Although the term is commonly know, identity theft is when someone pretends to be someone else by assuming that person’s identity. This is usually to obtain some sort of financial information or some other benefit.
In years past, it was common for someone to have their wallet stolen and their accounts drained. However, today there is a spike in a new form of identity theft. Certain banking branches are releasing applications that allow users to access their financial information via their smartphone. For example, Chase’s smartphone application allows for the user to check their financial balance, transfer funds, and even deposit checks. This initially seems to be very convenient for smartphone users. However, this has become a very serious issue today.
Recently there has been a number of seminars taking place. These seminars began in 2008 courtesy of the National Foundation for Credit Counseling. The seminars have shifted gears. They are now strongly urging the protection of financial information as it is used through smartphones. “Although smartphones brought great convenience into people’s lives, they also brought with them another opportunity for thieves to access personal data and use it to their advantage,” foundation Vice President Gail Cunnigham said.
After this statement, the article explains that this form of identity theft is taking place due to weak security by the smartphones. “A study by Javelin Strategy & Research found that smartphone users are 33 percent more likely than non-users to become victims of ID theft.” I don’t know about you, but I don’t want to fall into that 33 percent.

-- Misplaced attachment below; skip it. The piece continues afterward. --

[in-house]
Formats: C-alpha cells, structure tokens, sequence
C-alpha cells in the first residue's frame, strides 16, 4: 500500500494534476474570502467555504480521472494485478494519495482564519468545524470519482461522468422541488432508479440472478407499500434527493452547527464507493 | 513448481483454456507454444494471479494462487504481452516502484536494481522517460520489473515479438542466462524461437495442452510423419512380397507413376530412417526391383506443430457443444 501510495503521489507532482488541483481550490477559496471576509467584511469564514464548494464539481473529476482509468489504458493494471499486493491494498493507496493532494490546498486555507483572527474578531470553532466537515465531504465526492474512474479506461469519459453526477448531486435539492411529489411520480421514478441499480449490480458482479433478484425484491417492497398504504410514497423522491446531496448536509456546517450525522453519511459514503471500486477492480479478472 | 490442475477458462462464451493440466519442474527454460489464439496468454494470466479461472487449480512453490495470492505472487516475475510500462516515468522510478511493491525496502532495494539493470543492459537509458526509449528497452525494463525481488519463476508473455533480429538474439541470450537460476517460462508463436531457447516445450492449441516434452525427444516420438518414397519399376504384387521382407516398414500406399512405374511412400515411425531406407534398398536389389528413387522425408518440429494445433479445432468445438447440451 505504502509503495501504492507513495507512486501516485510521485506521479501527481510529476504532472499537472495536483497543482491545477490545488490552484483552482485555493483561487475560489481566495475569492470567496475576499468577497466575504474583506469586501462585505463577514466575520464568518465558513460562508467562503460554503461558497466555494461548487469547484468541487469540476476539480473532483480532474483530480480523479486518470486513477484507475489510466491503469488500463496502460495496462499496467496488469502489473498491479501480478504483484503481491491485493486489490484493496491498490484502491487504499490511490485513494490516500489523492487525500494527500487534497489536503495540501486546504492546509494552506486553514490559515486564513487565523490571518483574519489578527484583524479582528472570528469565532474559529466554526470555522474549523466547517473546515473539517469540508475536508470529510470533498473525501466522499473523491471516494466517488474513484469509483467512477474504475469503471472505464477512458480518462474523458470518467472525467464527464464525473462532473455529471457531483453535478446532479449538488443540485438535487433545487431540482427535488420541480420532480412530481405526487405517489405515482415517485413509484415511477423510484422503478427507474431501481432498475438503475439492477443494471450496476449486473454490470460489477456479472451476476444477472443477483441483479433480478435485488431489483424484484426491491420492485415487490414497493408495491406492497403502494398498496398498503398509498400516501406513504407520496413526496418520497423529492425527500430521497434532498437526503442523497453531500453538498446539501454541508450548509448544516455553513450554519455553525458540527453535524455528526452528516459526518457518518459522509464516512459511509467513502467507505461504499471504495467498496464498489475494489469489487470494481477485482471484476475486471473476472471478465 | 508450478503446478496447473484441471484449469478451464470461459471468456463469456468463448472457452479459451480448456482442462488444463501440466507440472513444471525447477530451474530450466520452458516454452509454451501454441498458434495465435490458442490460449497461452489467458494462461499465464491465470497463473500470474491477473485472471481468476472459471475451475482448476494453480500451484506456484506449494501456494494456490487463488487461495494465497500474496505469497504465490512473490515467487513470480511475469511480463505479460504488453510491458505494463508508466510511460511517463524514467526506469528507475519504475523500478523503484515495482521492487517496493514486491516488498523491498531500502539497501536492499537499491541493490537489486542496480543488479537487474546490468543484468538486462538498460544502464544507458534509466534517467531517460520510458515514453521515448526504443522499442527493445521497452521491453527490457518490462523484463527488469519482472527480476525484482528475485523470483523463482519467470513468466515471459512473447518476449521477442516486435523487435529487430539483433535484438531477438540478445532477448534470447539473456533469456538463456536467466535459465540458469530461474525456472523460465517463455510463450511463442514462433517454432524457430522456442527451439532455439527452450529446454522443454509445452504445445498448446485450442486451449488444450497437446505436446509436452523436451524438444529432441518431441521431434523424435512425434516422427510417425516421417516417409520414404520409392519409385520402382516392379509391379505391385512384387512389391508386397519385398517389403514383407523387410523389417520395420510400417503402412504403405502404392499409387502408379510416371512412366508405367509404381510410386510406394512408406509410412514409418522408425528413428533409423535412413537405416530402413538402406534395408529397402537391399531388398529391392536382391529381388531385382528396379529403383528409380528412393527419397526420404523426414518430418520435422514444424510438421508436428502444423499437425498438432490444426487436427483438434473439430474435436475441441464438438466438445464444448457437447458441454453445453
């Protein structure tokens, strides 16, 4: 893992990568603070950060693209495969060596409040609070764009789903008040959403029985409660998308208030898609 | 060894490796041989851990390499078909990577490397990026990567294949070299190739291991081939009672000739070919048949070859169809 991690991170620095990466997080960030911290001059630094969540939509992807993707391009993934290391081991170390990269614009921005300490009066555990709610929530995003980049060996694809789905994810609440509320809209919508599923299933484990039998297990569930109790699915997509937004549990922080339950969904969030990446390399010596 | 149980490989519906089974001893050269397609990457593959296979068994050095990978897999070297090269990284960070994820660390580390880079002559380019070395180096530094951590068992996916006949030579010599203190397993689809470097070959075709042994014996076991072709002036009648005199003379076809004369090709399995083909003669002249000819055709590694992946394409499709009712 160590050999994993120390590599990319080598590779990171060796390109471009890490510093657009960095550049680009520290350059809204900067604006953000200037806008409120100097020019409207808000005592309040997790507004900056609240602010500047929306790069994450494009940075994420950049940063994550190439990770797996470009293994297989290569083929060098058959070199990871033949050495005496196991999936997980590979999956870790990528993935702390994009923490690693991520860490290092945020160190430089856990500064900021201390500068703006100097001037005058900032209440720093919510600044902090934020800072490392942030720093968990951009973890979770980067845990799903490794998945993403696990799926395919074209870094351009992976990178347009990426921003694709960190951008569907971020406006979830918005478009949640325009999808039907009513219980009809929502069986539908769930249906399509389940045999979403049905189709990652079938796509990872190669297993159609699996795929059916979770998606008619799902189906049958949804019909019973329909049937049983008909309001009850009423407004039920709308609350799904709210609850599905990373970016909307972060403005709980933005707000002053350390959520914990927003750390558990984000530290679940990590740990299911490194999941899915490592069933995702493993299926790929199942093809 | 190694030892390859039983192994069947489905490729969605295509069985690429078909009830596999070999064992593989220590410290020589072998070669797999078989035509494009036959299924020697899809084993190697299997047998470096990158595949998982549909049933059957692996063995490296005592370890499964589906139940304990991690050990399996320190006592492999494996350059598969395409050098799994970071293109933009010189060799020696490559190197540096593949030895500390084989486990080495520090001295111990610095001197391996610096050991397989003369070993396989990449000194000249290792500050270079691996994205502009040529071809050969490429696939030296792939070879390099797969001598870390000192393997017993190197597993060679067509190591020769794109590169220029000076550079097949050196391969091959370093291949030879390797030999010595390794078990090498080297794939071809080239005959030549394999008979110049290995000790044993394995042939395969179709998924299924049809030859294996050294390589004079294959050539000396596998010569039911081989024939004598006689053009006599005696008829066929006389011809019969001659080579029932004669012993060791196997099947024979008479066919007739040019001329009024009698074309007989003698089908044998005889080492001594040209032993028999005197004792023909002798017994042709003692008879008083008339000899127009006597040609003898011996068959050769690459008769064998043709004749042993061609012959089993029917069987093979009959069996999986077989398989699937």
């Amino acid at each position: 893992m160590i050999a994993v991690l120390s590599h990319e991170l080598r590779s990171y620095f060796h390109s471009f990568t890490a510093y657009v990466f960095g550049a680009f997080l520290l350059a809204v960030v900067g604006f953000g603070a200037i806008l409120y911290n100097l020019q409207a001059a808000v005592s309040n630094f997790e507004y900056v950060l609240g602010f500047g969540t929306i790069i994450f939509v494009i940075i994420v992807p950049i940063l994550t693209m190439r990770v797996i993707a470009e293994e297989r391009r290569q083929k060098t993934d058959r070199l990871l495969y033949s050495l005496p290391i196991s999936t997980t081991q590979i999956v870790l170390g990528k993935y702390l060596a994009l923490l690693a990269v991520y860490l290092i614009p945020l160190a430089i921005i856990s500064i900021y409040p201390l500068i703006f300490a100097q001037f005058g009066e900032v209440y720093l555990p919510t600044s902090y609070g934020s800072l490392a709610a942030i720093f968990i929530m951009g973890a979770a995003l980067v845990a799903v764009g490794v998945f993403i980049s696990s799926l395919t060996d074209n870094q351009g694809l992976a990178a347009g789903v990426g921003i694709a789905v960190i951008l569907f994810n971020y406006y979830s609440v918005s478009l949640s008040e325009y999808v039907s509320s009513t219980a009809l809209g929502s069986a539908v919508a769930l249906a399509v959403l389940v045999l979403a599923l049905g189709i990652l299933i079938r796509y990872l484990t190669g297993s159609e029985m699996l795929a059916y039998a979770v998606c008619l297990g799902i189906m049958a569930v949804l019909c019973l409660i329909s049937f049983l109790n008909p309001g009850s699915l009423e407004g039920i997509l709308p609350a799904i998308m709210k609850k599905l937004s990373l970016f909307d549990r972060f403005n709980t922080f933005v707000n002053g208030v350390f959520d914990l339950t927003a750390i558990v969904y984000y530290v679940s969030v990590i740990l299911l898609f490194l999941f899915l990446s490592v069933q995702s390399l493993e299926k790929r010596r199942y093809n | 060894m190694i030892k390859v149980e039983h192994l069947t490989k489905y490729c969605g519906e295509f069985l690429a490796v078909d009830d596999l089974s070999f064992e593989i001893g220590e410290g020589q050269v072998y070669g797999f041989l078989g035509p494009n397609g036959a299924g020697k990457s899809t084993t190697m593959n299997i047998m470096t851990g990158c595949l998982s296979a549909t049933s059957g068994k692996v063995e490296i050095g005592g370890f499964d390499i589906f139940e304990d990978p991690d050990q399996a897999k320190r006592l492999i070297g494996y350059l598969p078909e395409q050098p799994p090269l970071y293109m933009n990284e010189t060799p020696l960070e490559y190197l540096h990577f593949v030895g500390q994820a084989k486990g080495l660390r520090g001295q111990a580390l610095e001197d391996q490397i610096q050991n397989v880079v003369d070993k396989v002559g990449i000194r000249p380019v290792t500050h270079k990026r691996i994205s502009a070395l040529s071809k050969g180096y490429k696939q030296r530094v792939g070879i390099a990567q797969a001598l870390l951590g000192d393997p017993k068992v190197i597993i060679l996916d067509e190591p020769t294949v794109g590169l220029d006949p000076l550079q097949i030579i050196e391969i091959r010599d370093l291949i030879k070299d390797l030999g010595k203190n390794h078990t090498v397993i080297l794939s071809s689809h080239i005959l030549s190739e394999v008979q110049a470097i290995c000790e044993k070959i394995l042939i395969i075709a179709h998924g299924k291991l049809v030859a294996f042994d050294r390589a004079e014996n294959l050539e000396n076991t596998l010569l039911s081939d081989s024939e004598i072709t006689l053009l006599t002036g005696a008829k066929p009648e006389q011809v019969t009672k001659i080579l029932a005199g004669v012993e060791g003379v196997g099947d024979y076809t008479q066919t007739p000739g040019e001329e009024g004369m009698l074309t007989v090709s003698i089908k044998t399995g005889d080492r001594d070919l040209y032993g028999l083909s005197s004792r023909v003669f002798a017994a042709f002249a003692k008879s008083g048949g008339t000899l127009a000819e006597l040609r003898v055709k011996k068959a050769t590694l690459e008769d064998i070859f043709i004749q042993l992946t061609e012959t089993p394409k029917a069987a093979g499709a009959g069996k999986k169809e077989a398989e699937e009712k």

The article expresses a number of ways to help protect yourself from this form of identity theft; one example, “protect your smartphone with strong passwords.” This seems to be somewhat of a give-in; however, what part do the smartphone manufacturers, designers, and producers play in all of this?
Do you think it would be an ethical undertaking for companies such as Apple to make it a requirement that you use a password? Would it look good on Apple’s behalf if you had to set up a password when you turn your new iPhone on the for the first time? I know that certain varieties of Motorola phones have a fingerprint option for a lock. Do you think this type of need or feature only appeals to people who might have “more to lose,” or would it appeal to the average college student as well?
If these companies were to implement a new security strategy, do you think it would be beneficial for them to zero in on, or forecast based on specific demographics who would see more value in the added security measures?
Here is an interesting video about this topic: http://www.youtube.com/watch?v=g5_H9dxUO_g
One thought on “Are Smartphones Too Smart For Our Own Good?”
I think it’s unethical for Apple to require the use of a password. While I recommend using a password on your smartphone; I believe it’s a person’s choice to make. I think passwords apply to all different types of people. I’m a college student and use a password so no one can access my personal information, but I also know my boss uses a password so no one accesses important emails on his phone. I believe passwords should be available on all phones, but not demanded to be used.